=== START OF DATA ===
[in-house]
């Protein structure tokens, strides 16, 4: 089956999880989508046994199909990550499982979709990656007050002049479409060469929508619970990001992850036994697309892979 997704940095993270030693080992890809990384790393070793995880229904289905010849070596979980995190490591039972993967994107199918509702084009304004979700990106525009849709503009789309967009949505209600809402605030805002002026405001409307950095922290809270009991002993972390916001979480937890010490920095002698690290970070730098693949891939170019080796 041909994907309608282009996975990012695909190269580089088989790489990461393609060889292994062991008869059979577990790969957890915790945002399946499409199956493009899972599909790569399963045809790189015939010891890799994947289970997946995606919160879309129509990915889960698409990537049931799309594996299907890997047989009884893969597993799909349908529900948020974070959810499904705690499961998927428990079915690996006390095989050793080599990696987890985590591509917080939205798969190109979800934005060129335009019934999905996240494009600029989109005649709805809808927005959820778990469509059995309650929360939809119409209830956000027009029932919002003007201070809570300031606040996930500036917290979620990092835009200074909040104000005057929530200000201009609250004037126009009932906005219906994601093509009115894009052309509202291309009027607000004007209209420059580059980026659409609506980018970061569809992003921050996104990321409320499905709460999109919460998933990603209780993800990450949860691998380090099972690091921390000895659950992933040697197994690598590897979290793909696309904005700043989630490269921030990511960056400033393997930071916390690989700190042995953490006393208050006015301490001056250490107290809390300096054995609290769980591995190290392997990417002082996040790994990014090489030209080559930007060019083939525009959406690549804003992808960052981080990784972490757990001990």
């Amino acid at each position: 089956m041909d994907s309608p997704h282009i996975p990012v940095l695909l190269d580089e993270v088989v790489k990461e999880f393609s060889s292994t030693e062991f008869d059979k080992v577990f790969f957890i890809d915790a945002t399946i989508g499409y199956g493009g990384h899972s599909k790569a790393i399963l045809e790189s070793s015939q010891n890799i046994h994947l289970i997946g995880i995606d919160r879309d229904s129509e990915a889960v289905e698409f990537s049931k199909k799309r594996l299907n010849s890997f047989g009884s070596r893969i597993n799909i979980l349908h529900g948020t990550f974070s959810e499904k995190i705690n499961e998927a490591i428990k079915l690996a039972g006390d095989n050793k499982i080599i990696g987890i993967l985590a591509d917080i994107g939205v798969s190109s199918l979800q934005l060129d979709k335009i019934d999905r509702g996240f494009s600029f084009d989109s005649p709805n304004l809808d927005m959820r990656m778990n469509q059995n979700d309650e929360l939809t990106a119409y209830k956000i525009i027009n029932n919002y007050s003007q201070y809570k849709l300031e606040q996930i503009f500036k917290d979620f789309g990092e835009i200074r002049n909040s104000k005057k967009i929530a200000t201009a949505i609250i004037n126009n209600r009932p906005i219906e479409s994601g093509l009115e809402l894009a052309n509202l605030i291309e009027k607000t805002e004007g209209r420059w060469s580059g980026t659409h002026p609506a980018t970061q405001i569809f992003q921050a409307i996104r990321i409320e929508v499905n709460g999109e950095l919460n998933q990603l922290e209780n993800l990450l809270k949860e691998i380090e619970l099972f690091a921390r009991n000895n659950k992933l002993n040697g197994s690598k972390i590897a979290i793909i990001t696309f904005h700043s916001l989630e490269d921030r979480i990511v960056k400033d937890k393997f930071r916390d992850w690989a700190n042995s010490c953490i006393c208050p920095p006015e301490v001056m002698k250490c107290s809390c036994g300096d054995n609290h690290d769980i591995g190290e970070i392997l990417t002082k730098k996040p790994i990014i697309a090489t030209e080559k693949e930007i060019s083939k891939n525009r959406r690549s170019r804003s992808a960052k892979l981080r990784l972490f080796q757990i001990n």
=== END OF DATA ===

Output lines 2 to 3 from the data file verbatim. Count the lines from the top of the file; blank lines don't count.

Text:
């Protein structure tokens, strides 16, 4: 089956999880989508046994199909990550499982979709990656007050002049479409060469929508619970990001992850036994697309892979 997704940095993270030693080992890809990384790393070793995880229904289905010849070596979980995190490591039972993967994107199918509702084009304004979700990106525009849709503009789309967009949505209600809402605030805002002026405001409307950095922290809270009991002993972390916001979480937890010490920095002698690290970070730098693949891939170019080796 041909994907309608282009996975990012695909190269580089088989790489990461393609060889292994062991008869059979577990790969957890915790945002399946499409199956493009899972599909790569399963045809790189015939010891890799994947289970997946995606919160879309129509990915889960698409990537049931799309594996299907890997047989009884893969597993799909349908529900948020974070959810499904705690499961998927428990079915690996006390095989050793080599990696987890985590591509917080939205798969190109979800934005060129335009019934999905996240494009600029989109005649709805809808927005959820778990469509059995309650929360939809119409209830956000027009029932919002003007201070809570300031606040996930500036917290979620990092835009200074909040104000005057929530200000201009609250004037126009009932906005219906994601093509009115894009052309509202291309009027607000004007209209420059580059980026659409609506980018970061569809992003921050996104990321409320499905709460999109919460998933990603209780993800990450949860691998380090099972690091921390000895659950992933040697197994690598590897979290793909696309904005700043989630490269921030990511960056400033393997930071916390690989700190042995953490006393208050006015301490001056250490107290809390300096054995609290769980591995190290392997990417002082996040790994990014090489030209080559930007060019083939525009959406690549804003992808960052981080990784972490757990001990």
């Amino acid at each position: 089956m041909d994907s309608p997704h282009i996975p990012v940095l695909l190269d580089e993270v088989v790489k990461e999880f393609s060889s292994t030693e062991f008869d059979k080992v577990f790969f957890i890809d915790a945002t399946i989508g499409y199956g493009g990384h899972s599909k790569a790393i399963l045809e790189s070793s015939q010891n890799i046994h994947l289970i997946g995880i995606d919160r879309d229904s129509e990915a889960v289905e698409f990537s049931k199909k799309r594996l299907n010849s890997f047989g009884s070596r893969i597993n799909i979980l349908h529900g948020t990550f974070s959810e499904k995190i705690n499961e998927a490591i428990k079915l690996a039972g006390d095989n050793k499982i080599i990696g987890i993967l985590a591509d917080i994107g939205v798969s190109s199918l979800q934005l060129d979709k335009i019934d999905r509702g996240f494009s600029f084009d989109s005649p709805n304004l809808d927005m959820r990656m778990n469509q059995n979700d309650e929360l939809t990106a119409y209830k956000i525009i027009n029932n919002y007050s003007q201070y809570k849709l300031e606040q996930i503009f500036k917290d979620f789309g990092e835009i200074r002049n909040s104000k005057k967009i929530a200000t201009a949505i609250i004037n126009n209600r009932p906005i219906e479409s994601g093509l009115e809402l894009a052309n509202l605030i291309e009027k607000t805002e004007g209209r420059w060469s580059g980026t659409h002026p609506a980018t970061q405001i569809f992003q921050a409307i996104r990321i409320e929508v499905n709460g999109e950095l919460n998933q990603l922290e209780n993800l990450l809270k949860e691998i380090e619970l099972f690091a921390r009991n000895n659950k992933l002993n040697g197994s690598k972390i590897a979290i793909i990001t696309f904005h700043s916001l989630e490269d921030r979480i990511v960056k400033d937890k393997f930071r916390d992850w690989a700190n042995s010490c953490i006393c208050p920095p006015e301490v001056m002698k250490c107290s809390c036994g300096d054995n609290h690290d769980i591995g190290e970070i392997l990417t002082k730098k996040p790994i990014i697309a090489t030209e080559k693949e930007i060019s083939k891939n525009r959406r690549s170019r804003s992808a960052k892979l981080r990784l972490f080796q757990i001990n």